Search Medical Centers

Neuroblastoma Treatment in Latin America

Hospitals and medical centers in Latin America which treat Neuroblastoma patients.

Galenia Hospital

Hospital Galenia holds the Certificate of Medical Attention Establishments granted by Joint Commission International (JCI), Accreditation Canada International (ACI) and is certified by the Mexican General Health Council (CSG).


Neuroblastoma is treated at Galenia Hospital

Listed oncologist:

Dr. Marinee Torres Aguilar

Medical Oncology

Clínica Anglo Americana

Clínica Anglo Americana is a JCI accredited medical facility established in 1921 and works with many international insurers. The innovative hospital with its bilingual staff keeps up to date with advanced technologies, and provides treatment in many fields.


Neuroblastoma is treated at Clínica Anglo Americana

Hospital Universitario Austral

A tertiary university hospital with over 750 physicians, providing medical services in most medical specialties. Services to foreign patients include interpreters, insurance coordination, and transportation arrangements. Both hospital and doctors have liability insuranc


Neuroblastoma is treated at Hospital Universitario Austral

Hospital San Jose Tec De Monterrey

A JCI accredited hospital, located 150 miles from the border with Texas, United States. The hospital is a full range tertiary care hospital, with five areas of excellence: Cardiology, Oncology, Neuroscience, Organ Transplant and Liver Disease.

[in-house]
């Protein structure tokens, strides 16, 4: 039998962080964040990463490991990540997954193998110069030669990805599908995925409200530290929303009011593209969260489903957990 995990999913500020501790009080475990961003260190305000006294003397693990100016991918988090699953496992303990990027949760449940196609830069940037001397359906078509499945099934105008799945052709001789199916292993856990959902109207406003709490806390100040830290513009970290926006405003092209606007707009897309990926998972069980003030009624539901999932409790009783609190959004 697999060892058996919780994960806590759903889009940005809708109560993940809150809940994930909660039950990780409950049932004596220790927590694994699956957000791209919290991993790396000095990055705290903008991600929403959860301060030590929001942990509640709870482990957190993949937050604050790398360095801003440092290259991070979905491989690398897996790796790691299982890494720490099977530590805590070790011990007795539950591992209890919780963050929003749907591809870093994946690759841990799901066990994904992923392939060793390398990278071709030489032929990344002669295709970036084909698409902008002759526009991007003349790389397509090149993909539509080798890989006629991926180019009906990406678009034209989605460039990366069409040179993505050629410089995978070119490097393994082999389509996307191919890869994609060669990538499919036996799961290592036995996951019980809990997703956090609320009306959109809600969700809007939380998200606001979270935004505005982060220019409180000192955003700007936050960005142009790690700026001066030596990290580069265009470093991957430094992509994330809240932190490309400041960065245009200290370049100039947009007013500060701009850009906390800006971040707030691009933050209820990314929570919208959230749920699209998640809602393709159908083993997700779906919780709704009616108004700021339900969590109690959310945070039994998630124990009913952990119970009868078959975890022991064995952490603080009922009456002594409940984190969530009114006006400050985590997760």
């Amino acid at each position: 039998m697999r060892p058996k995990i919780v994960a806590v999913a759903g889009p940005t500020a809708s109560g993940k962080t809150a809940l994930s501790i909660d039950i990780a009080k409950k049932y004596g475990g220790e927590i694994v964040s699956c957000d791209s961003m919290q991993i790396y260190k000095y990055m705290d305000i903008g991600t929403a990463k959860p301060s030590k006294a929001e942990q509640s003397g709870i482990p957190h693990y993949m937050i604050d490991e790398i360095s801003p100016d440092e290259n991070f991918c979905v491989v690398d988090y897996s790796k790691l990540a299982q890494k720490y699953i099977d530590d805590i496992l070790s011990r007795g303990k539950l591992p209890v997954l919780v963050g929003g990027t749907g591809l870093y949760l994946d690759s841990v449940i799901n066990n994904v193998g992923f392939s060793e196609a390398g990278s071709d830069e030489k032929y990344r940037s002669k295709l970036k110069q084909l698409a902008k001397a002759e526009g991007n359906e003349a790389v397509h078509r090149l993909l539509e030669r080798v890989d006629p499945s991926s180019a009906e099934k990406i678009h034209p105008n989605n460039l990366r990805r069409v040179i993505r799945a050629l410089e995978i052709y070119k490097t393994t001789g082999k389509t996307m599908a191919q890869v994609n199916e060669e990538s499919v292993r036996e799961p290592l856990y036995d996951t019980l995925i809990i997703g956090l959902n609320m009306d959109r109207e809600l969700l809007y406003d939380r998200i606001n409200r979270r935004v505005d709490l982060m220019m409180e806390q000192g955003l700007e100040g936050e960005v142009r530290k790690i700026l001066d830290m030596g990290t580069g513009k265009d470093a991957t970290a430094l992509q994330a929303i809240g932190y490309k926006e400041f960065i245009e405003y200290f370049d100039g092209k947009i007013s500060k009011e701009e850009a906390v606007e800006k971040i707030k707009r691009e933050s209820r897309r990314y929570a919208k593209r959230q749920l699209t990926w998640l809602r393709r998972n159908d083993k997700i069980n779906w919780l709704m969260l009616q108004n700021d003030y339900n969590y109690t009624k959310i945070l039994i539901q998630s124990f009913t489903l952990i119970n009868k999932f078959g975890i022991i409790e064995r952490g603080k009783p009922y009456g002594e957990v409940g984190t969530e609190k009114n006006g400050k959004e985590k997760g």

Neuroblastoma is treated at Hospital San Jose Tec De Monterrey

Hospital Universitario de San Vicente Fundación

A large tertiary hospital with over 600 beds and over 400 physicians providing medical care in all medical specialties. The international office can assist patients with insurance, accommodation and transportation. Private rooms are available.


Neuroblastoma is treated at Hospital Universitario San Vicente

Hospital Punta Pacifica

A modern private hospital which is affiliated with Johns Hopkins Medicine International. Most of the doctors and surgeons at Hospital Punta Pacifica were trained in the USA or in Europe.


Neuroblastoma is treated at Hospital Punta Pacifica

Listed oncologists:

Dr. Roberto Ivan Lopez

Head of Medical Oncology Department

Dr. Keith Britton, MD, Ph.D.

Radiation Oncology Specialist

International Bio Care Hospital

A unique hospital that uses integrative medical approach for treating cancer patients, Autoimmune Degenerative Diseases, Chronic Fatigue Syndrome and other so called "Chronic diseases". Treatment methods are individually tailored for each patient.


Neuroblastoma is treated at International Bio Care Hospital

Listed oncologist:

Dr. Victor Loustaunau, MD

Medical Hyperthermia

San Javier Marina Hospital

A tertiary, modern, small hospital, which is part of the San Javier group of hospitals. The hospital employs 48 physicians in most medical specialties, and provides many services to accomodate private and foreign patients.


Neuroblastoma is treated at San Javier Marina Hospital

San Angel Hospital

A small, modern, private hospital, located in the border city of Nuevo Laredo, right across the Texas border. 50% of the patients come from the United States, due to the proximity to the Texas border, and to the easy access by car and by air.


Neuroblastoma is treated at San Angel Hospital

San Fernando Hospital

One of Panama’s largest hospitals, offering a wide range of medical specialties and fully equipped facilities. Clinica Hospital San Fernando was the first hospital in Panama to be accredited by the JCI.